On the frontlines of cancer prevention through vaccination

Helens Evans

Helens Evans

August 23rd, 2012

Helens Evans

HevansEditor’s note: In recent years vaccines have been developed to help prevent certain cancers. These include the HPV vaccine which protects against certain kinds of cervical cancers, and the hepatitis B vaccine which can help prevent certain liver cancers. Researchers continue to search for vaccines against other forms of cancer.

Helen Evans is Deputy CEO of the GAVI Alliance, a public-private partnership focused on saving children’s lives and protecting people’s health by increasing access to immunisation in poor countries.

I am looking forward to participating in the 2012 World Cancer Leaders’ Summit, to be held in Montreal, Canada on 27 August. This will be an opportunity to take stock of where the world is with regards to cancer prevention and treatment and to learn more about action to address the existing challenges to eliminating cancer as a life-threatening disease for future generations.

Leaders from the health, government, philanthropic and corporate sectors will come together to discuss innovative ways of reversing the global cancer epidemic and I am excited to be part of this.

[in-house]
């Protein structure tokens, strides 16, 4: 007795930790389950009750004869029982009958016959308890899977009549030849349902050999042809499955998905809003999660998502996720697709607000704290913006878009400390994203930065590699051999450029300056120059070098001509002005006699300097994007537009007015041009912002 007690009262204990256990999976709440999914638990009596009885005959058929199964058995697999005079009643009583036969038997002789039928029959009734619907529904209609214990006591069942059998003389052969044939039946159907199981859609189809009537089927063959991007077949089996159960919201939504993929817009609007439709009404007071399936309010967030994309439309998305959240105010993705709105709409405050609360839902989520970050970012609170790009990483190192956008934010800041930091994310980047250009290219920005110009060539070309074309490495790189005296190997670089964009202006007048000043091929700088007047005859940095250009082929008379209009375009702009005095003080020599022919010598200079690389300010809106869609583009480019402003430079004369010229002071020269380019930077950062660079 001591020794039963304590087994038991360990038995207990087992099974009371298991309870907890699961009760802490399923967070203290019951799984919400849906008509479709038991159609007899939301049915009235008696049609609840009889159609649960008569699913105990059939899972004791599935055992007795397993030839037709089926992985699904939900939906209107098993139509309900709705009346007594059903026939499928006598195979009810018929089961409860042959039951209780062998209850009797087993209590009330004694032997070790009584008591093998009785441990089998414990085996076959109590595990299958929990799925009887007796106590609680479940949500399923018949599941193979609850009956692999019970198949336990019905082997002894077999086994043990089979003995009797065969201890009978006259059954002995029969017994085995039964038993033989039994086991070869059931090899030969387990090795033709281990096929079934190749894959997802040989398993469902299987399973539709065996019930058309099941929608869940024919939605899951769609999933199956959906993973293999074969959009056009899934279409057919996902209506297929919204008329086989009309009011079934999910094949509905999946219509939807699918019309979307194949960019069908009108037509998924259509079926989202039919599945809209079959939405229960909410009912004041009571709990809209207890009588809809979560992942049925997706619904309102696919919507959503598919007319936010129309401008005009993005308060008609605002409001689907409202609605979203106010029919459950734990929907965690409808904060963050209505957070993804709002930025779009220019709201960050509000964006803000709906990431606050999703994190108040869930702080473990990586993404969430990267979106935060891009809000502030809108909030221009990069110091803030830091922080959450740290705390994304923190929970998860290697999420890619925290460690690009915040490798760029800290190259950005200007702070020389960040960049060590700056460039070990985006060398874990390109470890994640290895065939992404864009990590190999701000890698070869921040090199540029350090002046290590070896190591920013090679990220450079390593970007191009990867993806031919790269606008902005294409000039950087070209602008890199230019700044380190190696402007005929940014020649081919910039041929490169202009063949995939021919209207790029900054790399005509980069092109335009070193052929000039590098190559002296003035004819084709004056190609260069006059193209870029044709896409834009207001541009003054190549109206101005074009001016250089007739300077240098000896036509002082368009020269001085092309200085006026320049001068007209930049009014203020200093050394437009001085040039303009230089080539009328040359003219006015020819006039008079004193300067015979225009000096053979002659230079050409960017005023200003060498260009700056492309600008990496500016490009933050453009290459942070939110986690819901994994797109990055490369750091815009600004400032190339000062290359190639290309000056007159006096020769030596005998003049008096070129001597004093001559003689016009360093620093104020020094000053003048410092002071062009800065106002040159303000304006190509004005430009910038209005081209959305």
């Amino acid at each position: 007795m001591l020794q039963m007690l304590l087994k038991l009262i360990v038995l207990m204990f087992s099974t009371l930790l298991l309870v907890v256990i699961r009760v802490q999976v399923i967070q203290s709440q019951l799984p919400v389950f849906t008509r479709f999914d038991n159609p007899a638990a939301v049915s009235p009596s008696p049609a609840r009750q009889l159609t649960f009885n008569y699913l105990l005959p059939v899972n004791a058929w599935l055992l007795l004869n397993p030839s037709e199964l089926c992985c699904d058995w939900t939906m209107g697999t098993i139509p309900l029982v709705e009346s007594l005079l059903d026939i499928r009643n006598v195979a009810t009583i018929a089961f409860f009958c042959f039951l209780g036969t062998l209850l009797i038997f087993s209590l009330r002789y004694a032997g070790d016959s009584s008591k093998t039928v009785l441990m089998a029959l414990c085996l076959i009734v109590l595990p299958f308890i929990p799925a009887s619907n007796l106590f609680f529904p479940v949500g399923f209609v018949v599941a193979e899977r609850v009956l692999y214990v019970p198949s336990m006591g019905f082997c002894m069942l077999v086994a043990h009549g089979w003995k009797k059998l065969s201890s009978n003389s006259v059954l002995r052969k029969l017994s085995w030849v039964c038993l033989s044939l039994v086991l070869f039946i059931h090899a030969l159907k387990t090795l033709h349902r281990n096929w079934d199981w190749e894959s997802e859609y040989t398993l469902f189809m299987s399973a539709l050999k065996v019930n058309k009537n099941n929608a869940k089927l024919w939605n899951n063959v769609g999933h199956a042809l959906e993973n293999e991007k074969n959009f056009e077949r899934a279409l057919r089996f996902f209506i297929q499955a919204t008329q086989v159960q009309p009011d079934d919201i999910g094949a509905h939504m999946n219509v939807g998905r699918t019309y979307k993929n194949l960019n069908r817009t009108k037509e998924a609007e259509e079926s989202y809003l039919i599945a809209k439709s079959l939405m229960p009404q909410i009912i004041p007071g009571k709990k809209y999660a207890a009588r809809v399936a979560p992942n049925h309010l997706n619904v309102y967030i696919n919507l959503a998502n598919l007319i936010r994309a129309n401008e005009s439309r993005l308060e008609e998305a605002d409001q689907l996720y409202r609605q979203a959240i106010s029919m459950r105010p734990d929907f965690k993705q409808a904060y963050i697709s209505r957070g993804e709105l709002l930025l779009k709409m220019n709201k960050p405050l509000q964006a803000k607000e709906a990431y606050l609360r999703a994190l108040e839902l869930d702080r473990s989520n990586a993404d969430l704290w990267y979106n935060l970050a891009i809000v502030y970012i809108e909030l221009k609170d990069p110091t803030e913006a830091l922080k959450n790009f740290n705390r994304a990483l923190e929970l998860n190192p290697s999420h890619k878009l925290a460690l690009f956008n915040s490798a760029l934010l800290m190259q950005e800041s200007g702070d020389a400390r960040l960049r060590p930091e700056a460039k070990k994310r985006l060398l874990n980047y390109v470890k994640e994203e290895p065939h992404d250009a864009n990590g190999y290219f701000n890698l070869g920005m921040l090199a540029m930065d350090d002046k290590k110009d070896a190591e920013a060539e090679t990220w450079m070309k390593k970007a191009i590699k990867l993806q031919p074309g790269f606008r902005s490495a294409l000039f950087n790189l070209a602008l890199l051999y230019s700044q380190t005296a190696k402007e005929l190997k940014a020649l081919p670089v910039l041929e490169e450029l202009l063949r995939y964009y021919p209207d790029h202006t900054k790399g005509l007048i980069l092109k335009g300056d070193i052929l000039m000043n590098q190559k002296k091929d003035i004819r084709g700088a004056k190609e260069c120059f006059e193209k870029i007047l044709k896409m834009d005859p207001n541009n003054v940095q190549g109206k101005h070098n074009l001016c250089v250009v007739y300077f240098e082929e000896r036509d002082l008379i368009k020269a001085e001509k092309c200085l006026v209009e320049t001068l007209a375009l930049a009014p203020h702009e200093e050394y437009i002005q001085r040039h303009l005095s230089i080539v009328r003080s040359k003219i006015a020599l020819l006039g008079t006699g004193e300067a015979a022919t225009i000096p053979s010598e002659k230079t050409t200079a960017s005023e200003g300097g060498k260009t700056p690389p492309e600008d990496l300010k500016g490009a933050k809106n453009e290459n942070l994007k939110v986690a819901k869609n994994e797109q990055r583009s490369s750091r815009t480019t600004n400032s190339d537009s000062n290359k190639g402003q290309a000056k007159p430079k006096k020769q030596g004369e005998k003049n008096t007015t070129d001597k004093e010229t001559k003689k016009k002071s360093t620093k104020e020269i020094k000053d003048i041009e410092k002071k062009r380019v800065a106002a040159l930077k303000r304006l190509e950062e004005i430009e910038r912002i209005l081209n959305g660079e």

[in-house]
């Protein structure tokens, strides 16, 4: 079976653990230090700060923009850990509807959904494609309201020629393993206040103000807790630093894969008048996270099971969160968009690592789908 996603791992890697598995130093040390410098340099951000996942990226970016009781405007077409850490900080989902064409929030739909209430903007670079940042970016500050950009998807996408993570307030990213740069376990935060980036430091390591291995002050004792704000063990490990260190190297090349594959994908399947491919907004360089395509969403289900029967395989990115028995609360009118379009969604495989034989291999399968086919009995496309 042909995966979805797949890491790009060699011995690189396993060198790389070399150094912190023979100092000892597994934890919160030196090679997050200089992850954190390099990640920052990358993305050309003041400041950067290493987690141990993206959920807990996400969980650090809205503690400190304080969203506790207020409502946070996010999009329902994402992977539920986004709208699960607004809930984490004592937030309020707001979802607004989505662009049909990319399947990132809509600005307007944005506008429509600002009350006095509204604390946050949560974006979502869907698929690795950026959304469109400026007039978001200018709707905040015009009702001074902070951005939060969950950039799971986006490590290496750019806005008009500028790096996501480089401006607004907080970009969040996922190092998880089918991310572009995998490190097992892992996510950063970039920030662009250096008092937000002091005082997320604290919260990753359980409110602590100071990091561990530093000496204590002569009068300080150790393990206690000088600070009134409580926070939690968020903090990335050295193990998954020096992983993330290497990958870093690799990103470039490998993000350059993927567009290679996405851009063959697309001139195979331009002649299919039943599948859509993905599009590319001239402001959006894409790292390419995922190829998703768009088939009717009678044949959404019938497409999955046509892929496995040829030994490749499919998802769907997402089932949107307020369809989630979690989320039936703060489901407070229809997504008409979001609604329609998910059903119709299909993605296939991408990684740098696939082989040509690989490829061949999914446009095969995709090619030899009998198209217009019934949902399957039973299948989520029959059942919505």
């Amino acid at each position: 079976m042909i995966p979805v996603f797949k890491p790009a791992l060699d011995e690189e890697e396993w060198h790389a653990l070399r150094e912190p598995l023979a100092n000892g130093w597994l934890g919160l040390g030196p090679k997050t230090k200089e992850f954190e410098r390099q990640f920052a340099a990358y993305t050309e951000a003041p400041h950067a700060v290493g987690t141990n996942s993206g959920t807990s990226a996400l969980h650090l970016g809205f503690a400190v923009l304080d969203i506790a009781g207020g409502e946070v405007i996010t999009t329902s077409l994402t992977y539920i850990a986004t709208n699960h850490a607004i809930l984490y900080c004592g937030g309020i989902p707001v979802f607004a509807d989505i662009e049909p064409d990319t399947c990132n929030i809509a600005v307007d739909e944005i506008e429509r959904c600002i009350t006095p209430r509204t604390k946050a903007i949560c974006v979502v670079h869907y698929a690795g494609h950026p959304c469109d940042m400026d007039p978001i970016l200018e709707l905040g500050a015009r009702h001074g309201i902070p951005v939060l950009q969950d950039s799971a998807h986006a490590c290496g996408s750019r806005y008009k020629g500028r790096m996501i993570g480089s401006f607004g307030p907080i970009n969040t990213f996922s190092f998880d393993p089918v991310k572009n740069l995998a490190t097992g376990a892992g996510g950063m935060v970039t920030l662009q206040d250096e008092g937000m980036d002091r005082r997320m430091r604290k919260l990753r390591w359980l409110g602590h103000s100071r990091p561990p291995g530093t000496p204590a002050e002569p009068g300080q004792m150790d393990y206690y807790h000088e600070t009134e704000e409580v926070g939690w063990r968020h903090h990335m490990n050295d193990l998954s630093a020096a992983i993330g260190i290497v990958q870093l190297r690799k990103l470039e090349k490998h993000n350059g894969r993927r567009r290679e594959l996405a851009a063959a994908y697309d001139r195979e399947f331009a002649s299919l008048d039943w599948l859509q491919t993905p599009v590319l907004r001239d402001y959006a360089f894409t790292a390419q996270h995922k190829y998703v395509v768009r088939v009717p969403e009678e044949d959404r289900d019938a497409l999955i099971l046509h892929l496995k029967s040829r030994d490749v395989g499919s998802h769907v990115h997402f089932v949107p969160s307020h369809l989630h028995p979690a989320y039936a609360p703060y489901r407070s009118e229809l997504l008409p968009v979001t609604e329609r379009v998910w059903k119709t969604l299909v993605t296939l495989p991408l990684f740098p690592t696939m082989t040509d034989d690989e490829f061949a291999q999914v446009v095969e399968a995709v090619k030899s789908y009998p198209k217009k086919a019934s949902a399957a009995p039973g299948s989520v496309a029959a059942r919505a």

Since 2000, the GAVI Alliance has made great strides in supporting low-income countries in tackling leading child killers, such as pneumonia and diarrhoea, by accelerating the roll-out of new and under-used vaccines.

When it comes to cancer prevention, I am happy to say that GAVI is also making a difference on this front. By accelerating the introduction of hepatitis B vaccines in developing countries since 2000, GAVI has helped prevent an estimated 3.7 million deaths from liver cancer (caused by hepatitis B).

GAVI’s success in rolling out the hepatitis B vaccine, the first anti-cancer vaccine, can now be potentially replicated with vaccines against the human papillomavirus (HPV), the leading cause of cervical cancer.

Women in developing countries often have little or no access to screening or treatment for cervical cancer so a vaccine that prevents HPV is even more important.

GAVI’s support for HPV vaccines will help protect tens of millions of girls from cervical cancer, which is the leading cause of cancer deaths among women in poor countries. What is most disturbing about this cancer is that it hits women in their forties and fifties when their contribution to families and childrearing is most important. And the children left behind are not only robbed of their mother but all too often have a lower chance of getting a good education and receiving adequate healthcare.

As long as GAVI can secure affordable prices from manufacturers, we expect to begin providing the vaccines to GAVI-eligible countries ready to roll them out nationally as early as 2013. Countries applying for GAVI support to run a more focused HVP demonstration project also need to show that their HPV roll-out strategy to vaccinate girls aged 9 to 13 is integrated as part of a national cancer prevention and screening plan.

With the growing focus on cervical cancer prevention, I am very hopeful that the GAVI Alliance will contribute by preventing millions of cervical cancer deaths through vaccination and ensuring that all women, wherever they are born, can be protected from this horrible cancer.